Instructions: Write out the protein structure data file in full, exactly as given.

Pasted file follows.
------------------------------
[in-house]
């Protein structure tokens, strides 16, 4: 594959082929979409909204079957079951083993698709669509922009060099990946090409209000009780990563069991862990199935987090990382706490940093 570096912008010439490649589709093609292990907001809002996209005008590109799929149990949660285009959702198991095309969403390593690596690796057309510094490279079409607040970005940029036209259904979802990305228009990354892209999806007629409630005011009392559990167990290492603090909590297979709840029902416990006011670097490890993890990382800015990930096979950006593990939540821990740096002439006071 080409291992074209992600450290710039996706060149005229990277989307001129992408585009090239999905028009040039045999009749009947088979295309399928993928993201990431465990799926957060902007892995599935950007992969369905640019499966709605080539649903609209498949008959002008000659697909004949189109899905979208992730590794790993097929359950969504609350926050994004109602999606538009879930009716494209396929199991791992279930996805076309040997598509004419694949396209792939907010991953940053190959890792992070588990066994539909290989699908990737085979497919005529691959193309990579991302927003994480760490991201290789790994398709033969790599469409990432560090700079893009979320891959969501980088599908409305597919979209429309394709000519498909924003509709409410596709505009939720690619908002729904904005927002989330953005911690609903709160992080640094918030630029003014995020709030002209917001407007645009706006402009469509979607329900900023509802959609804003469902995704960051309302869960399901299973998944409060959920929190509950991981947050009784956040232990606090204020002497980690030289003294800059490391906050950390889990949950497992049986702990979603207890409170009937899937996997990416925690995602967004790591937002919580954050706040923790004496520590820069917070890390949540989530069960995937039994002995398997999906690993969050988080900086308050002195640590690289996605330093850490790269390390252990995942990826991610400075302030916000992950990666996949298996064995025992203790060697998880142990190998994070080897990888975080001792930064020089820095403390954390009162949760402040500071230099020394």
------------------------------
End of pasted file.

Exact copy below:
[in-house]
């Protein structure tokens, strides 16, 4: 594959082929979409909204079957079951083993698709669509922009060099990946090409209000009780990563069991862990199935987090990382706490940093 570096912008010439490649589709093609292990907001809002996209005008590109799929149990949660285009959702198991095309969403390593690596690796057309510094490279079409607040970005940029036209259904979802990305228009990354892209999806007629409630005011009392559990167990290492603090909590297979709840029902416990006011670097490890993890990382800015990930096979950006593990939540821990740096002439006071 080409291992074209992600450290710039996706060149005229990277989307001129992408585009090239999905028009040039045999009749009947088979295309399928993928993201990431465990799926957060902007892995599935950007992969369905640019499966709605080539649903609209498949008959002008000659697909004949189109899905979208992730590794790993097929359950969504609350926050994004109602999606538009879930009716494209396929199991791992279930996805076309040997598509004419694949396209792939907010991953940053190959890792992070588990066994539909290989699908990737085979497919005529691959193309990579991302927003994480760490991201290789790994398709033969790599469409990432560090700079893009979320891959969501980088599908409305597919979209429309394709000519498909924003509709409410596709505009939720690619908002729904904005927002989330953005911690609903709160992080640094918030630029003014995020709030002209917001407007645009706006402009469509979607329900900023509802959609804003469902995704960051309302869960399901299973998944409060959920929190509950991981947050009784956040232990606090204020002497980690030289003294800059490391906050950390889990949950497992049986702990979603207890409170009937899937996997990416925690995602967004790591937002919580954050706040923790004496520590820069917070890390949540989530069960995937039994002995398997999906690993969050988080900086308050002195640590690289996605330093850490790269390390252990995942990826991610400075302030916000992950990666996949298996064995025992203790060697998880142990190998994070080897990888975080001792930064020089820095403390954390009162949760402040500071230099020394």